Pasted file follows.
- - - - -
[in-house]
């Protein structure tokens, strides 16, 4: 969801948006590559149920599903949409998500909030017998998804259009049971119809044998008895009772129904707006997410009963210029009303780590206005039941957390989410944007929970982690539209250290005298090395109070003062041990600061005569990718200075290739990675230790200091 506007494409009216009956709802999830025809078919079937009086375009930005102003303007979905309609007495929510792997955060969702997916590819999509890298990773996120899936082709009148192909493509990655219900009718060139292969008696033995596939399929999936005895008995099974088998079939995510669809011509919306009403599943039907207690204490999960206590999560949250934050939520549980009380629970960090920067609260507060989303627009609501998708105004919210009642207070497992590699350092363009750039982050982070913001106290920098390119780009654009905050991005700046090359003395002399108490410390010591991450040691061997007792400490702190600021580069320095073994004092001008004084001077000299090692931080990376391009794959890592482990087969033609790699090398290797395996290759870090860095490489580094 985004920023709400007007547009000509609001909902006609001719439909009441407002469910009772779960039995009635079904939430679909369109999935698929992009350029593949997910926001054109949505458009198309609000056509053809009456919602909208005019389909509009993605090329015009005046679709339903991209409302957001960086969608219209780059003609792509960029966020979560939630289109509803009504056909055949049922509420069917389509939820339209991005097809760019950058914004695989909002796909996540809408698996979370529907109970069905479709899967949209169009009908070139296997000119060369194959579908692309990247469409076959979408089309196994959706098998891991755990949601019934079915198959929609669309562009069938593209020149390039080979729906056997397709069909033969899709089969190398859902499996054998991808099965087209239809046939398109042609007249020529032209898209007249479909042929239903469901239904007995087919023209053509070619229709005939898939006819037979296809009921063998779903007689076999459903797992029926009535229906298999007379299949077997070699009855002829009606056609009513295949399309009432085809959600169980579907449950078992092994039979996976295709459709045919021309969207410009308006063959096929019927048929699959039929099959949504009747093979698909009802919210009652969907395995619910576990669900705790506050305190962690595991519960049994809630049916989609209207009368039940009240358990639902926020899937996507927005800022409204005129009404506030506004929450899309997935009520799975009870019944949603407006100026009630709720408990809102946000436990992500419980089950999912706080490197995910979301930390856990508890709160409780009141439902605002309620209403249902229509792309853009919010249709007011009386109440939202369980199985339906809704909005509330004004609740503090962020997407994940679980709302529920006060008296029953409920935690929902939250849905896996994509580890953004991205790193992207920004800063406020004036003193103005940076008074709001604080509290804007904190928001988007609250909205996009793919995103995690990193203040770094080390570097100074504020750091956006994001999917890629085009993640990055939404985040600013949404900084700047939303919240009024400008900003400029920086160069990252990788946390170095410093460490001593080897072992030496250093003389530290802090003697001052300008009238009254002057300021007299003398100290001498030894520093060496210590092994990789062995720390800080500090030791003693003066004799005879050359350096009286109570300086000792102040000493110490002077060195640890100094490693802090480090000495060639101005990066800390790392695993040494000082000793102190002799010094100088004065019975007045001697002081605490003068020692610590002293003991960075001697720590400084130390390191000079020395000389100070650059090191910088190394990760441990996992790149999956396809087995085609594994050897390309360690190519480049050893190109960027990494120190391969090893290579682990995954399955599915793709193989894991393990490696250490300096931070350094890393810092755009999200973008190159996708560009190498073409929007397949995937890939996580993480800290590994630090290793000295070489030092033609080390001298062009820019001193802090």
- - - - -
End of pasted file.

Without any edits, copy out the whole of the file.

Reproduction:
[in-house]
């Protein structure tokens, strides 16, 4: 969801948006590559149920599903949409998500909030017998998804259009049971119809044998008895009772129904707006997410009963210029009303780590206005039941957390989410944007929970982690539209250290005298090395109070003062041990600061005569990718200075290739990675230790200091 506007494409009216009956709802999830025809078919079937009086375009930005102003303007979905309609007495929510792997955060969702997916590819999509890298990773996120899936082709009148192909493509990655219900009718060139292969008696033995596939399929999936005895008995099974088998079939995510669809011509919306009403599943039907207690204490999960206590999560949250934050939520549980009380629970960090920067609260507060989303627009609501998708105004919210009642207070497992590699350092363009750039982050982070913001106290920098390119780009654009905050991005700046090359003395002399108490410390010591991450040691061997007792400490702190600021580069320095073994004092001008004084001077000299090692931080990376391009794959890592482990087969033609790699090398290797395996290759870090860095490489580094 985004920023709400007007547009000509609001909902006609001719439909009441407002469910009772779960039995009635079904939430679909369109999935698929992009350029593949997910926001054109949505458009198309609000056509053809009456919602909208005019389909509009993605090329015009005046679709339903991209409302957001960086969608219209780059003609792509960029966020979560939630289109509803009504056909055949049922509420069917389509939820339209991005097809760019950058914004695989909002796909996540809408698996979370529907109970069905479709899967949209169009009908070139296997000119060369194959579908692309990247469409076959979408089309196994959706098998891991755990949601019934079915198959929609669309562009069938593209020149390039080979729906056997397709069909033969899709089969190398859902499996054998991808099965087209239809046939398109042609007249020529032209898209007249479909042929239903469901239904007995087919023209053509070619229709005939898939006819037979296809009921063998779903007689076999459903797992029926009535229906298999007379299949077997070699009855002829009606056609009513295949399309009432085809959600169980579907449950078992092994039979996976295709459709045919021309969207410009308006063959096929019927048929699959039929099959949504009747093979698909009802919210009652969907395995619910576990669900705790506050305190962690595991519960049994809630049916989609209207009368039940009240358990639902926020899937996507927005800022409204005129009404506030506004929450899309997935009520799975009870019944949603407006100026009630709720408990809102946000436990992500419980089950999912706080490197995910979301930390856990508890709160409780009141439902605002309620209403249902229509792309853009919010249709007011009386109440939202369980199985339906809704909005509330004004609740503090962020997407994940679980709302529920006060008296029953409920935690929902939250849905896996994509580890953004991205790193992207920004800063406020004036003193103005940076008074709001604080509290804007904190928001988007609250909205996009793919995103995690990193203040770094080390570097100074504020750091956006994001999917890629085009993640990055939404985040600013949404900084700047939303919240009024400008900003400029920086160069990252990788946390170095410093460490001593080897072992030496250093003389530290802090003697001052300008009238009254002057300021007299003398100290001498030894520093060496210590092994990789062995720390800080500090030791003693003066004799005879050359350096009286109570300086000792102040000493110490002077060195640890100094490693802090480090000495060639101005990066800390790392695993040494000082000793102190002799010094100088004065019975007045001697002081605490003068020692610590002293003991960075001697720590400084130390390191000079020395000389100070650059090191910088190394990760441990996992790149999956396809087995085609594994050897390309360690190519480049050893190109960027990494120190391969090893290579682990995954399955599915793709193989894991393990490696250490300096931070350094890393810092755009999200973008190159996708560009190498073409929007397949995937890939996580993480800290590994630090290793000295070489030092033609080390001298062009820019001193802090």